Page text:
Ellen Stofan, Former NASA Chief Scientist, to Head National Air and Space Museum

Ellen Stofan, Former NASA Chief Scientist, to Head National Air and Space Museum


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“It is an incredible honor to join the National Air and Space Museum family at this important point in the museum’s history,” Dr. Ellen Stofan said.

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Callie Broaddus

Dr. Ellen Stofan, the former chief scientist at NASA, will become the first woman to lead the National Air and Space Museum, the Smithsonian Institution announced on Thursday.

At NASA, Dr. Stofan, who has a background in geology, was a top adviser to Charles F. Bolden Jr., then the administrator for the department, where she helped lead in the development of a long-term plan to get humans to Mars.

“Ellen’s scientific background, leadership skills, communication acumen and strategic thinking have positioned her superbly to lead the National Air and Space Museum,” David Skorton, the director of the Smithsonian Institution, said in a statement. “Her passion for science coupled with her love of education will ensure that the museum will continue to be a global treasure and world leader through its extensive programming, exhibitions and scholarship.”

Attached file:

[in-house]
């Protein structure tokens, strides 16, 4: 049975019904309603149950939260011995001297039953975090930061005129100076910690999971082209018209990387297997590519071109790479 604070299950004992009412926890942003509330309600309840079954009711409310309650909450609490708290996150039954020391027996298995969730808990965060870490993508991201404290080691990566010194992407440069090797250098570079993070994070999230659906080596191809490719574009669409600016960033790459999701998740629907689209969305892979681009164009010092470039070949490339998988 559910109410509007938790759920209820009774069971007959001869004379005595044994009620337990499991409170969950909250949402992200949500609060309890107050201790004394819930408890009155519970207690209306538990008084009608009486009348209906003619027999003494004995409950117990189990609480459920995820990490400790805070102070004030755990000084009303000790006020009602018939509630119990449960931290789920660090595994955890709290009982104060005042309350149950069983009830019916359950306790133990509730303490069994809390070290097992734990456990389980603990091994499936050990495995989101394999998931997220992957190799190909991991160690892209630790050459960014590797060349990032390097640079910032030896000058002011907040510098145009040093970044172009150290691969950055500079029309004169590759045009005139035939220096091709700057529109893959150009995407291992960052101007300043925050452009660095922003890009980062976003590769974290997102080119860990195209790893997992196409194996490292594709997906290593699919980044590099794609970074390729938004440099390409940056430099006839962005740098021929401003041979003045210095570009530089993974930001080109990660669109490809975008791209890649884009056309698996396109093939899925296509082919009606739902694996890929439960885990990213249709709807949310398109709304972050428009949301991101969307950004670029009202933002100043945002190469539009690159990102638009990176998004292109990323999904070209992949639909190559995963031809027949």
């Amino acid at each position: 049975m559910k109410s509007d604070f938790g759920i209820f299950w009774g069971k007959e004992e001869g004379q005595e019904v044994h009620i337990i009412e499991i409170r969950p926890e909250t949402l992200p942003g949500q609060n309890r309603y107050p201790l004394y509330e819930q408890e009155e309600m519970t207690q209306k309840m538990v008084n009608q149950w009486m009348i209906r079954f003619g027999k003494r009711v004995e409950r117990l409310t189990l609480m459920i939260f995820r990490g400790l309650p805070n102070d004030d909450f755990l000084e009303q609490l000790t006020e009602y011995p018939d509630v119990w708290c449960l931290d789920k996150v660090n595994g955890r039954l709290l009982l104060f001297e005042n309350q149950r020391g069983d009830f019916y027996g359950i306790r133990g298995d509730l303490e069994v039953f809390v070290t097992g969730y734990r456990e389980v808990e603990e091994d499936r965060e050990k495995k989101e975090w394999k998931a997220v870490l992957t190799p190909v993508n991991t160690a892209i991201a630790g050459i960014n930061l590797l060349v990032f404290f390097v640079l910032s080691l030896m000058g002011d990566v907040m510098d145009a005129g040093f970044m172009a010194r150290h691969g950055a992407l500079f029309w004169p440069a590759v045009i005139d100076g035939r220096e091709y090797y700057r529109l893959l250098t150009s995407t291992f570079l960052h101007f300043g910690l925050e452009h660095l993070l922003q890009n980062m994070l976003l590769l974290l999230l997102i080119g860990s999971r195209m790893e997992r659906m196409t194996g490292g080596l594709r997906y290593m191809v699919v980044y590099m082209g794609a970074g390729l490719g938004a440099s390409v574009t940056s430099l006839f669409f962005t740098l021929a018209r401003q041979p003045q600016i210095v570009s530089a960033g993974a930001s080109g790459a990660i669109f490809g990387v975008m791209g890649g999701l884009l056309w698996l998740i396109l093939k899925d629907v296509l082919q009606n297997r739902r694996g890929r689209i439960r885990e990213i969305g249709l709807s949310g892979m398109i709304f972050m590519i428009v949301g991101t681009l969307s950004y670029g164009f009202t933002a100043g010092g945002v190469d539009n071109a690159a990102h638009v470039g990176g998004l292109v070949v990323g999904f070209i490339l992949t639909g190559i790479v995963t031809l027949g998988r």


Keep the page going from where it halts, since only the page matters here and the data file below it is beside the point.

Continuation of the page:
Space has been a part of Dr. Stofan’s life for almost its entirety. Her father was a NASA rocket scientist and at the age of 4 she attended her first rocket launch at Cape Canaveral, an event that spurred her own career.

“It is an incredible honor to join the National Air and Space Museum family at this important point in the museum’s history,” Dr. Stofan said. “Space and aviation inspire our next generation of explorers, and there is no better place to experience this than at our museums on the Mall and at the Udvar-Hazy Center.”

Dr. Stofan joins the museum at a time when interest in space interest might be climbing. In the new budget recently passed by Congress and signed by President Donald J. Trump, NASA was a big winner, to the tune of a $1 billion increase. She will be overseeing an institution with more than 300 full time employees and a budget of $48 million, 70 percent of which comes from federal appropriations.



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